This paper aims to present a wide dataset of ground penetrating radar (GPR) profiles recorded on a full-size geophysical test site, in Nantes (France). The geophysical test site was conceived to reproduce objects and obstacles commonly met in the urban subsurface, in a completely controlled environment; since the design phase, the site was especially adapted to the context of radar-based techniques. After a detailed description of the test site and its building process, the GPR profiles included in the dataset are presented and commented on. Overall, 67 profiles were recorded along eleven parallel lines crossing the test site in the transverse direction; three pulsed radar systems were used to perform the measurements, manufactured by different producers and equipped with various antennas having central frequencies from 200 MHz to 900 MHz. An archive containing all profiles (raw data) is enclosed to this paper as supplementary material. This dataset is the core part of the Open Database of Radargrams initiative of COST (European Cooperation in Science and Technology) Action TU1208 “Civil engineering applications of Ground Penetrating Radar”. The idea beyond such initiative is to share with the scientific community a selection of interesting and reliable GPR responses, to enable an effective benchmark for direct and inverse electromagnetic approaches, imaging methods and signal processing algorithms. We hope that the dataset presented in this paper will be enriched by the contributions of further users in the future, who will visit the test site and acquire new data with their GPR systems. Moreover, we hope that the dataset will be made alive by researchers who will perform advanced analyses of the profiles, measure the electromagnetic characteristics of the host materials, contribute with synthetic radargrams obtained by modeling the site with electromagnetic simulators, and more in general share results achieved by applying their techniques on the available profiles. Full article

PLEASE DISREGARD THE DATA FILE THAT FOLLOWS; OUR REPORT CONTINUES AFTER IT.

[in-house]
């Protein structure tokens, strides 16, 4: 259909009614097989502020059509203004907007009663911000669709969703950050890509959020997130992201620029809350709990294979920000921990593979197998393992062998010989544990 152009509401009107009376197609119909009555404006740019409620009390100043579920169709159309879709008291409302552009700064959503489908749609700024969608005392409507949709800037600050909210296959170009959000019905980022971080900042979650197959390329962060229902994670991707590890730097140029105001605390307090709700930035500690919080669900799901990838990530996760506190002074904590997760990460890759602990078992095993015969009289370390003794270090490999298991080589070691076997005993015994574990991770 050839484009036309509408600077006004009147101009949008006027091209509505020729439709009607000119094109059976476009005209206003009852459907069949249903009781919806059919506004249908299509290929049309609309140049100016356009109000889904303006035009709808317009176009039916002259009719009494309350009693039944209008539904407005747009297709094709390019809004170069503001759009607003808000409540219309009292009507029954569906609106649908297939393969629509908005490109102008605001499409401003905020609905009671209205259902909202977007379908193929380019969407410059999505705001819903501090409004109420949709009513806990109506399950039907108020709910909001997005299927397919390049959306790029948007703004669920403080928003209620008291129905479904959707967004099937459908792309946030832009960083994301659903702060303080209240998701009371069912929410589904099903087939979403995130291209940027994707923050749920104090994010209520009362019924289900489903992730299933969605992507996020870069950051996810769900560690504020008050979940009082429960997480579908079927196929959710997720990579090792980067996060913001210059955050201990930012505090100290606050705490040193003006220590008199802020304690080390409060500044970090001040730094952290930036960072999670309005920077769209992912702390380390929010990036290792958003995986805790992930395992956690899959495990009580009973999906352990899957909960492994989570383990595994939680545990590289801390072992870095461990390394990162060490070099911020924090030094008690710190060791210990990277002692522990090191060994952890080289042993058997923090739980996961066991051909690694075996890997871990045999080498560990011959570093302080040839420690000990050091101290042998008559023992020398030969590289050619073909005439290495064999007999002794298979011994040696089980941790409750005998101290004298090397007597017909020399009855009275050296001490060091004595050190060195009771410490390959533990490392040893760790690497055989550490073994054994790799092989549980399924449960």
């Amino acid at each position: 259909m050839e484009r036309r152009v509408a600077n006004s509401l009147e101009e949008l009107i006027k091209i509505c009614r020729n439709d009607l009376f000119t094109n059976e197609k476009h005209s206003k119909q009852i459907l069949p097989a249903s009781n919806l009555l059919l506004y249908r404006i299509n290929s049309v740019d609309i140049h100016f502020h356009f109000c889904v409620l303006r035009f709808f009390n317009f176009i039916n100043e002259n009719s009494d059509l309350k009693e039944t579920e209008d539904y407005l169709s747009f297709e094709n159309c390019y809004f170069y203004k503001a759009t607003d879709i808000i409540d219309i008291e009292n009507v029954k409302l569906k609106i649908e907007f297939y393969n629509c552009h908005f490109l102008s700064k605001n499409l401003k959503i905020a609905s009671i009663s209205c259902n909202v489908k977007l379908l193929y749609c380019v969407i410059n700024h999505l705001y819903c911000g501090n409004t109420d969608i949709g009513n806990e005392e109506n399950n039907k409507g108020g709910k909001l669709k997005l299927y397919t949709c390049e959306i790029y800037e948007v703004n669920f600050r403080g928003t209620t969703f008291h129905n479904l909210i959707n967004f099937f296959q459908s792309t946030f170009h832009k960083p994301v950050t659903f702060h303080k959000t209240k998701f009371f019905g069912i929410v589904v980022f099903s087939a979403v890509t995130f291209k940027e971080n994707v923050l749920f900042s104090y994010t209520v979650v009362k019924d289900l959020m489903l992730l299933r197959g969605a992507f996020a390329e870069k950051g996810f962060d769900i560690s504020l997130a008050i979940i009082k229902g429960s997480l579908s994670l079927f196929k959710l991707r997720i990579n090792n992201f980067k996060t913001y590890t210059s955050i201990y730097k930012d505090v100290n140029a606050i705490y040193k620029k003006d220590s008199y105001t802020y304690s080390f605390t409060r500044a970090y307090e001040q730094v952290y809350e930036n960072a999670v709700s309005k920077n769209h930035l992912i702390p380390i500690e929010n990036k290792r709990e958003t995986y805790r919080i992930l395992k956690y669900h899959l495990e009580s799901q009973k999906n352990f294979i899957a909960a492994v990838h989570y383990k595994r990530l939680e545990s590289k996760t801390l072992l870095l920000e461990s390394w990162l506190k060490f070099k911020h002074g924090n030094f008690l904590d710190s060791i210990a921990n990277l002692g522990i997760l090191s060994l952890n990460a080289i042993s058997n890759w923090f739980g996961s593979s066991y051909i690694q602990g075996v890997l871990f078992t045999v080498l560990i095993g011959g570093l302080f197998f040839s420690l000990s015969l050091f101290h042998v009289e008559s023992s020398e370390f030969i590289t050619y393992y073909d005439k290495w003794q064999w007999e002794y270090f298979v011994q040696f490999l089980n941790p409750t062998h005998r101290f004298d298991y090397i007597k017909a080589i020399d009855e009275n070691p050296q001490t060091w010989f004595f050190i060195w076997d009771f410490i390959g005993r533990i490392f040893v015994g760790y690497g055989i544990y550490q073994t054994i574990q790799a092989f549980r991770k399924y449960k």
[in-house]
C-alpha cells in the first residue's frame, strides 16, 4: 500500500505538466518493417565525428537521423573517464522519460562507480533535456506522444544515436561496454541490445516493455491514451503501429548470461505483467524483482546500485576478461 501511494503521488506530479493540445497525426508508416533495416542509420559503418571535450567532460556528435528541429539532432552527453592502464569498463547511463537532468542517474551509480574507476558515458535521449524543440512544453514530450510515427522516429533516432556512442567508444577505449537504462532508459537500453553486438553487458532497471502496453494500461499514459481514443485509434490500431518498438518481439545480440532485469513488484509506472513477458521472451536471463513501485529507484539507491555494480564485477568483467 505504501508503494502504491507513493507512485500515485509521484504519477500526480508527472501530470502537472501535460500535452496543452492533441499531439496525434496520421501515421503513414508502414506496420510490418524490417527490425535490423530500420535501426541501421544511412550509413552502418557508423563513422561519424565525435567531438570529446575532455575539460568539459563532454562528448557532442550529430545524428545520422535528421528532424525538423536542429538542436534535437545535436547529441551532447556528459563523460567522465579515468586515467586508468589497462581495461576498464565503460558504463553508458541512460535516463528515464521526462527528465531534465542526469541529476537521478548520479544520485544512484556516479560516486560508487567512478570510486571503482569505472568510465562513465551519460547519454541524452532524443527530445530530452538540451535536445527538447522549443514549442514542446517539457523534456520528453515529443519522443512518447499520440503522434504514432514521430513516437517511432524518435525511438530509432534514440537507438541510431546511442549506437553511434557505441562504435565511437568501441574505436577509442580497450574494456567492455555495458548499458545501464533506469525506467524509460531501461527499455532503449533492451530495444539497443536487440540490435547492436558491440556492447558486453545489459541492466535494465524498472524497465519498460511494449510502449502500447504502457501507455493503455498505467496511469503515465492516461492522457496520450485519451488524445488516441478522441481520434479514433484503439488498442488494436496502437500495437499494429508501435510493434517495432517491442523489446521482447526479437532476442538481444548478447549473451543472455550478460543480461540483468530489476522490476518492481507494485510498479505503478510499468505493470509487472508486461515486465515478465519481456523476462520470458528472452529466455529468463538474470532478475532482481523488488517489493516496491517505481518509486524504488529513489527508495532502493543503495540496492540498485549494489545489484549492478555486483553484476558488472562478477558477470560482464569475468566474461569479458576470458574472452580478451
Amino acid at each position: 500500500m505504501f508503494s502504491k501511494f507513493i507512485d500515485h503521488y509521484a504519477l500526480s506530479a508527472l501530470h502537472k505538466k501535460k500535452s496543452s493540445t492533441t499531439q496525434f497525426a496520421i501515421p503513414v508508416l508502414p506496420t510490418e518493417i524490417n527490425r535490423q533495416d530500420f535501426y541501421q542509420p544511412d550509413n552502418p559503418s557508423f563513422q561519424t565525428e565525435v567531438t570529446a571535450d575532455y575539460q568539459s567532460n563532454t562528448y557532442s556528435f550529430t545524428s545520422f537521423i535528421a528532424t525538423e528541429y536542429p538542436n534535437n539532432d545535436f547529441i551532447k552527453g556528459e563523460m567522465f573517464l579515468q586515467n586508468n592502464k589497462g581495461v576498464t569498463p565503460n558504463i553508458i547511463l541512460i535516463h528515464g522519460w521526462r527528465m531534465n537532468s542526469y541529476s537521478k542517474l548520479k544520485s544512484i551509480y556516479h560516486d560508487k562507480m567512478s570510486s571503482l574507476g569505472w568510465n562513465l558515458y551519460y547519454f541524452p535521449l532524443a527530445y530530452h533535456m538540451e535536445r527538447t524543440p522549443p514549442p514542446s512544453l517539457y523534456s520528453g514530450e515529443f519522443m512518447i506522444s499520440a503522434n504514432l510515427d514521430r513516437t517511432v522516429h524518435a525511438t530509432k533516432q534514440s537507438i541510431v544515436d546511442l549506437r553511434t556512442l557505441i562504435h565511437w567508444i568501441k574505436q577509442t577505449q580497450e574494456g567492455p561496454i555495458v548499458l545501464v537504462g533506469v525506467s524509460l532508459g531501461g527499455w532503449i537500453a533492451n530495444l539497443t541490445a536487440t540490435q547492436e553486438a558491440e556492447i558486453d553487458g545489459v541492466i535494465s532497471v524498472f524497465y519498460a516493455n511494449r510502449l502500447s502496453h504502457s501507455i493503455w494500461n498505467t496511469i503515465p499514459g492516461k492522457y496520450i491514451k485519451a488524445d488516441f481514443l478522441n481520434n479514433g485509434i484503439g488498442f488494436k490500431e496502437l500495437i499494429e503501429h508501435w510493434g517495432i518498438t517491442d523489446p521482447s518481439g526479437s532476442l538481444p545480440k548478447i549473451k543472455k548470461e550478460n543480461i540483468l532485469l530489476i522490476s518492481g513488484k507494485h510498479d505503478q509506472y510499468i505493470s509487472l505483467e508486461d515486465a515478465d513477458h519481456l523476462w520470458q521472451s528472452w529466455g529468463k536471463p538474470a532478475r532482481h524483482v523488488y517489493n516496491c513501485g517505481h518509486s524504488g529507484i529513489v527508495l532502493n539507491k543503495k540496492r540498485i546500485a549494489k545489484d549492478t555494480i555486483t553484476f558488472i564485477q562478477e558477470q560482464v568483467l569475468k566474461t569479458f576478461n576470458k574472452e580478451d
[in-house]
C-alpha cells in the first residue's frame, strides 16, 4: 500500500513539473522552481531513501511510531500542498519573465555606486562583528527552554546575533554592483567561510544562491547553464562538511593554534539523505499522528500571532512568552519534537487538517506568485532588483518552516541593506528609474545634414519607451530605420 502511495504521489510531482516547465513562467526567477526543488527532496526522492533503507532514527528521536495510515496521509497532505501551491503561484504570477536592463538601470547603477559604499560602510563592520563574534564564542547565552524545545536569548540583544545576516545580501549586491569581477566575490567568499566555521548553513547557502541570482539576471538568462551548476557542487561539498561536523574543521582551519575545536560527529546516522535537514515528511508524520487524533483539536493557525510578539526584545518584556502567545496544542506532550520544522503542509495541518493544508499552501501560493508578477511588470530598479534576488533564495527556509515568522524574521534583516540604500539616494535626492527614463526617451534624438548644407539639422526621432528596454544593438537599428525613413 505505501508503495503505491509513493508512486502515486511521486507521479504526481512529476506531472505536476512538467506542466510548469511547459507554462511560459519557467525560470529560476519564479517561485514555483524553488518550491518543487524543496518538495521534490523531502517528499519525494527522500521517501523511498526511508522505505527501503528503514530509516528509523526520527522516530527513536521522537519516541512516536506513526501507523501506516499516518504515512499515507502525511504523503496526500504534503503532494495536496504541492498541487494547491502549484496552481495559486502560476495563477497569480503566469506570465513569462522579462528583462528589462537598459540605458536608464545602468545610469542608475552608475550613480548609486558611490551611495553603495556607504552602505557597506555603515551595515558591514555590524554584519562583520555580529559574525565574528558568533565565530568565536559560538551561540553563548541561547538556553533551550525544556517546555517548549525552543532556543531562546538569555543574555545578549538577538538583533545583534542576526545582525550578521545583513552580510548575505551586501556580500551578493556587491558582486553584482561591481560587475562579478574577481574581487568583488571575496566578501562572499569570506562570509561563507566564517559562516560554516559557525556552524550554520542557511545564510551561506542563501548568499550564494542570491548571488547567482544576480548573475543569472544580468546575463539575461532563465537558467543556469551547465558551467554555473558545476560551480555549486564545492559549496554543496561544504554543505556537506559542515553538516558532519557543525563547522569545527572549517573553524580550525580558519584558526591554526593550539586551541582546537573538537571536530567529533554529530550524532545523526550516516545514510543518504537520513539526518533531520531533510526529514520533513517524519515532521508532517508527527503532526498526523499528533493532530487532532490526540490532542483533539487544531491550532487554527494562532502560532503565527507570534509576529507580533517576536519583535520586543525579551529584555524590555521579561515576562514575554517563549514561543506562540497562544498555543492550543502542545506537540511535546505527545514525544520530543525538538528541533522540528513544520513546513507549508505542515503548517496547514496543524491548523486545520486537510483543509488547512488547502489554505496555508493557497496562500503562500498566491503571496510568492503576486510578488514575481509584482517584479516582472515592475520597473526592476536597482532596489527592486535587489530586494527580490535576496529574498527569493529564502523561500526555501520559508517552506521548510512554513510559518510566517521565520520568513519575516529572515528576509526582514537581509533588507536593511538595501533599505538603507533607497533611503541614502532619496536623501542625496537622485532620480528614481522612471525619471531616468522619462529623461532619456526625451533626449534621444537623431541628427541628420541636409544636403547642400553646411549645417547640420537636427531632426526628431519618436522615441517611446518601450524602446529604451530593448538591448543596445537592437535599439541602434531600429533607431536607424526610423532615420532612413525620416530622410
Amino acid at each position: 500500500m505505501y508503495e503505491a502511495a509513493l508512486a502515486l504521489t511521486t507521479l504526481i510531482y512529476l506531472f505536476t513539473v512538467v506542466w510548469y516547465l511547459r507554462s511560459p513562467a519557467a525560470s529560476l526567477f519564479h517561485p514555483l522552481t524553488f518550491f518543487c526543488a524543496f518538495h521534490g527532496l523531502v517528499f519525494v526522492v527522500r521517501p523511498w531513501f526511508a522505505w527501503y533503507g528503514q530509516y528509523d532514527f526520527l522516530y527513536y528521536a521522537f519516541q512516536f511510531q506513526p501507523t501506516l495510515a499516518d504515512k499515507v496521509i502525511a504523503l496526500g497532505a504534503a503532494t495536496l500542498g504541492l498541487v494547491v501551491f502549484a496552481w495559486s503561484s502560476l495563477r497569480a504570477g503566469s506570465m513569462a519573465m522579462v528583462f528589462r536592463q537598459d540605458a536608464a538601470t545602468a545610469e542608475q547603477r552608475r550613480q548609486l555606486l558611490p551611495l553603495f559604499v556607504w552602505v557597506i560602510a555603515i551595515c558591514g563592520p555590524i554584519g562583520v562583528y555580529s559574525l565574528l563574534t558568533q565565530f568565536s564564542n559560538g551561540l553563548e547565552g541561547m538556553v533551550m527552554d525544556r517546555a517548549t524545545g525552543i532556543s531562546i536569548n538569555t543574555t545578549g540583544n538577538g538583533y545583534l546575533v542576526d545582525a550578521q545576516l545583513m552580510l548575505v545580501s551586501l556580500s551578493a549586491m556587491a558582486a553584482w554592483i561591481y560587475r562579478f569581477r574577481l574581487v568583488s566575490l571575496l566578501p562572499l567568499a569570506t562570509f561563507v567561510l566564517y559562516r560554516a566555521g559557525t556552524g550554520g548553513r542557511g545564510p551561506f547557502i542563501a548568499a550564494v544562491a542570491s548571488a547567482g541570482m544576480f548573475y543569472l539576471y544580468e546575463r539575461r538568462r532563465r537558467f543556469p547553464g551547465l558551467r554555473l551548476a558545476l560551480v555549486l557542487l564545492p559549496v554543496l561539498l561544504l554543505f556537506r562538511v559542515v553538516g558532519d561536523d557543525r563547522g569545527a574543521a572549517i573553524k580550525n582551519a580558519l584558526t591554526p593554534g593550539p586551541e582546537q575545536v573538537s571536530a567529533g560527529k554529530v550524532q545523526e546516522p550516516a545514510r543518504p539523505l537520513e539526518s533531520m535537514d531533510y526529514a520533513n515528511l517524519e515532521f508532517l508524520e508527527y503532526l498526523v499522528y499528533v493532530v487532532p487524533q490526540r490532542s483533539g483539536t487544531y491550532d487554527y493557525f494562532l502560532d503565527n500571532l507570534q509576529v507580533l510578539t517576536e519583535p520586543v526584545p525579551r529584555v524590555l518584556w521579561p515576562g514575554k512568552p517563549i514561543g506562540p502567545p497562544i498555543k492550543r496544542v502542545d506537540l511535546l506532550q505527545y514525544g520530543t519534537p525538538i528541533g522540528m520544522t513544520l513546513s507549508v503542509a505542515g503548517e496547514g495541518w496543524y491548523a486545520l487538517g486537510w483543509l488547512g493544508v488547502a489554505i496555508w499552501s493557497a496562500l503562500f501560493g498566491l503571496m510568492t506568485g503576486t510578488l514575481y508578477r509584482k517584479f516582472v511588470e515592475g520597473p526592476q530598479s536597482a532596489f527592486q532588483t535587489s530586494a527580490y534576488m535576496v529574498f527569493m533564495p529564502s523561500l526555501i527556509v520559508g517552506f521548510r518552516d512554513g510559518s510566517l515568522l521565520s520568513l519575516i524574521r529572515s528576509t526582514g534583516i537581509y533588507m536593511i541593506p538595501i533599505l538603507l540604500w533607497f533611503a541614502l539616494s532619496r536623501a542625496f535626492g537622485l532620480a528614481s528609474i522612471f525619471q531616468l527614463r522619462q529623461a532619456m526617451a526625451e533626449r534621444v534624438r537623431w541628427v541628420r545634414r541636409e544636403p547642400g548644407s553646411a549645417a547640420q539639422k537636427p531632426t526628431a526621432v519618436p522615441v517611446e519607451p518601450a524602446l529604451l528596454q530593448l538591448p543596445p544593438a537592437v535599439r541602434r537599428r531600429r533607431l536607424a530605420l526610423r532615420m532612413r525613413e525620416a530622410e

(This article belongs to the Special Issue Recent Advances in GPR Imaging)
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Open AccessArticle
IMF-Slices for GPR Data Processing Using Variational Mode Decomposition Method
Remote Sens. 2018, 10(3), 476; https://doi.org/10.3390/rs10030476 - 19 Mar 2018
Cited by 6
Abstract
Using traditional time-frequency analysis methods, it is possible to delineate the time-frequency structures of ground-penetrating radar (GPR) data. A series of applications based on time-frequency analysis were proposed for the GPR data processing and imaging. With respect to signal processing, GPR data are [...] Read more.
Using traditional time-frequency analysis methods, it is possible to delineate the time-frequency structures of ground-penetrating radar (GPR) data. A series of applications based on time-frequency analysis were proposed for the GPR data processing and imaging. With respect to signal processing, GPR data are typically non-stationary, which limits the applications of these methods moving forward. Empirical mode decomposition (EMD) provides alternative solutions with a fresh perspective. With EMD, GPR data are decomposed into a set of sub-components, i.e., the intrinsic mode functions (IMFs). However, the mode-mixing effect may also bring some negatives. To utilize the IMFs’ benefits, and avoid the negatives of the EMD, we introduce a new decomposition scheme termed variational mode decomposition (VMD) for GPR data processing for imaging. Based on the decomposition results of the VMD, we propose a new method which we refer as “the IMF-slice”. In the proposed method, the IMFs are generated by the VMD trace by trace, and then each IMF is sorted and recorded into different profiles (i.e., the IMF-slices) according to its center frequency. Using IMF-slices, the GPR data can be divided into several IMF-slices, each of which delineates a main vibration mode, and some subsurface layers and geophysical events can be identified more clearly. The effectiveness of the proposed method is tested using synthetic benchmark signals, laboratory data and the field dataset. Full article